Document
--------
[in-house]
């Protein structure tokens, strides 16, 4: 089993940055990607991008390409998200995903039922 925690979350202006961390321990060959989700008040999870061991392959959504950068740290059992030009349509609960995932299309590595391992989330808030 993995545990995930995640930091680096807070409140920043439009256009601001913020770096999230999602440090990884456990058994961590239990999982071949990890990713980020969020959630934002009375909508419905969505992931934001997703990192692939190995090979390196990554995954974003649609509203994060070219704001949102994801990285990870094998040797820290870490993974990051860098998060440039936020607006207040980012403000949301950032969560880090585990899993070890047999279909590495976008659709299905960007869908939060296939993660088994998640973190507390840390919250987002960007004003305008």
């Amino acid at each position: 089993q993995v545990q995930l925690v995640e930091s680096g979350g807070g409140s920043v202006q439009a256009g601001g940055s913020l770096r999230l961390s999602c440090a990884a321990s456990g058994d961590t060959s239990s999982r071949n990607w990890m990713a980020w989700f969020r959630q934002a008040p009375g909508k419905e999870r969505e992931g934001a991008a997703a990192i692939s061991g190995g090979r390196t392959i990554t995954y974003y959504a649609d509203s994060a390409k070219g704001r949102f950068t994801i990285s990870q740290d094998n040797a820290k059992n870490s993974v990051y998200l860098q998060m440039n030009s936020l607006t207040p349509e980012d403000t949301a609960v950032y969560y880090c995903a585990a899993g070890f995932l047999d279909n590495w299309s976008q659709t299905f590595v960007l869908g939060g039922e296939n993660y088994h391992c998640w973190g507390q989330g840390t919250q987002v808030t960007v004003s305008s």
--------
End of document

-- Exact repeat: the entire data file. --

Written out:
[in-house]
């Protein structure tokens, strides 16, 4: 089993940055990607991008390409998200995903039922 925690979350202006961390321990060959989700008040999870061991392959959504950068740290059992030009349509609960995932299309590595391992989330808030 993995545990995930995640930091680096807070409140920043439009256009601001913020770096999230999602440090990884456990058994961590239990999982071949990890990713980020969020959630934002009375909508419905969505992931934001997703990192692939190995090979390196990554995954974003649609509203994060070219704001949102994801990285990870094998040797820290870490993974990051860098998060440039936020607006207040980012403000949301950032969560880090585990899993070890047999279909590495976008659709299905960007869908939060296939993660088994998640973190507390840390919250987002960007004003305008």
């Amino acid at each position: 089993q993995v545990q995930l925690v995640e930091s680096g979350g807070g409140s920043v202006q439009a256009g601001g940055s913020l770096r999230l961390s999602c440090a990884a321990s456990g058994d961590t060959s239990s999982r071949n990607w990890m990713a980020w989700f969020r959630q934002a008040p009375g909508k419905e999870r969505e992931g934001a991008a997703a990192i692939s061991g190995g090979r390196t392959i990554t995954y974003y959504a649609d509203s994060a390409k070219g704001r949102f950068t994801i990285s990870q740290d094998n040797a820290k059992n870490s993974v990051y998200l860098q998060m440039n030009s936020l607006t207040p349509e980012d403000t949301a609960v950032y969560y880090c995903a585990a899993g070890f995932l047999d279909n590495w299309s976008q659709t299905f590595v960007l869908g939060g039922e296939n993660y088994h391992c998640w973190g507390q989330g840390t919250q987002v808030t960007v004003s305008s």